Water and water-based beverages are the chief source of dietary fluoride intake. Conventional estimates are that approximately 65% to 75% of dietary fluoride comes from water and water-based beverages.102 In 1997, the Food and Nutrition Board of the Institute of Medicine developed a comprehensive set of reference values for dietary nutrient intakes.44 The adequate intake (AI) establishes a goal for intake to sustain a desired indicator of health without causing side effects. In the case of fluoride, the AI is the daily intake level required to reduce dental decay without causing moderate enamel fluorosis. The AI for fluoride from all sources (fluoridated water, food, beverages, fluoride-containing dental products and dietary fluoride supplements) is set at 0.05 mg/kg/day.44 Using the established AI of 0.05 mg/kg, the amount of fluoride for optimal health to be consumed each day has been calculated by gender and age group (expressed as average weight).103 The tolerable upper intake levels (UL) are higher than the AI and are not the recommended level of intake. The UL is the estimated maximum intake level that should not produce unwanted effects on health. The UL for fluoride from all sources (fluoridated water, food, beverages, fluoride-containing dental products and dietary fluoride supplements) is set at 0.10 mg/kg/day for infants, toddlers, and children through 8 years of age. For older children and adults, who are no longer at risk for enamel fluorosis, the UL for fluoride is set at 10 mg/day, regardless of weight.44
Dietary fluoride intakes by adults from food, water, and beverages, where the concentration is 1.0 parts per million (ppm) fluoride in water, range from 1.4 to 3.4 mg/day; where the concentration is less than 0.3 ppm fluoride, the range is from 0.3 to 1.0 mg/day.44 USEPA has set the MCLG for fluoride in drinking water at 4 mg/L; by converting the MCLG of 4.0 mg/L to a mg/kg/day basis using standard water consumption estimates and body weight data from the NHANES III survey, EPA has concluded that dietary exposure to fluoride, including food exposure to sulfuryl fluoride used as an insecticide, uses 35% of the MCLG (expressed as mg/kg/day) for the US population; 23% of the MCLG (expressed as mg/kg/day) for youth 13 to 19 years, 37% of the MCLG (expressed as mg/kg/day) for children 3 to 5 years, 28% of the MCLG (as mg/kg/day) for children 1 to 2 years, and 35% of the MCLG (expressed as mg/kg/day) for all infants younger than 1 year old. These risk estimates are below the USEPA’s level of concern.104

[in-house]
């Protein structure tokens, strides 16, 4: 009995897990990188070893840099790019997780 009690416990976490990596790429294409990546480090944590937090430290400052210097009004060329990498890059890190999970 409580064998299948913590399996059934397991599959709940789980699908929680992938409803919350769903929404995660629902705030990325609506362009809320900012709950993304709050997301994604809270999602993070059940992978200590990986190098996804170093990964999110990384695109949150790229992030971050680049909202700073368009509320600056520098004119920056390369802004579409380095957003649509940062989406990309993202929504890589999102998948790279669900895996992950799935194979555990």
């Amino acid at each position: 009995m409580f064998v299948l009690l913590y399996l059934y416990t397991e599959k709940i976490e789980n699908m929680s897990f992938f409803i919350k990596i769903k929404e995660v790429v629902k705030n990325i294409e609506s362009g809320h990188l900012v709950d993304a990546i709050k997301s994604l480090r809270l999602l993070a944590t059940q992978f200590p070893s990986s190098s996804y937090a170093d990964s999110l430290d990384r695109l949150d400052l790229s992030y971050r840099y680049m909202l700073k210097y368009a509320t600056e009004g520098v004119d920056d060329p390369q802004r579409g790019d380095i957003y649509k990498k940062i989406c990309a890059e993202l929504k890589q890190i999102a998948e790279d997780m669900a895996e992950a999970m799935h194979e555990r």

Infant Formula and the Risk for Enamel Fluorosis
Although only a small factor in the risk for enamel fluorosis, the American Dental Association (ADA) (and the CDC) has issued guidance for parents and caregivers of infants younger than 12 months of age to consult with their pediatrician, family physician, or dentist on the most appropriate type of water to use to reconstitute infant formula.105 Recent evidence suggests that mixing powdered or liquid infant formula concentrate with fluoridated water on a regular basis for infants primarily fed in this way may increase the chance of a child’s developing the faint white markings of very mild or mild enamel fluorosis. Occasional use of water containing optimal levels of fluoride should not appreciably increase a child’s risk for fluorosis. Studies have not shown that teeth are likely to develop more esthetically noticeable forms of fluorosis, even with regular mixing of formula with fluoridated water.106
CWF and Fluoride Toothpaste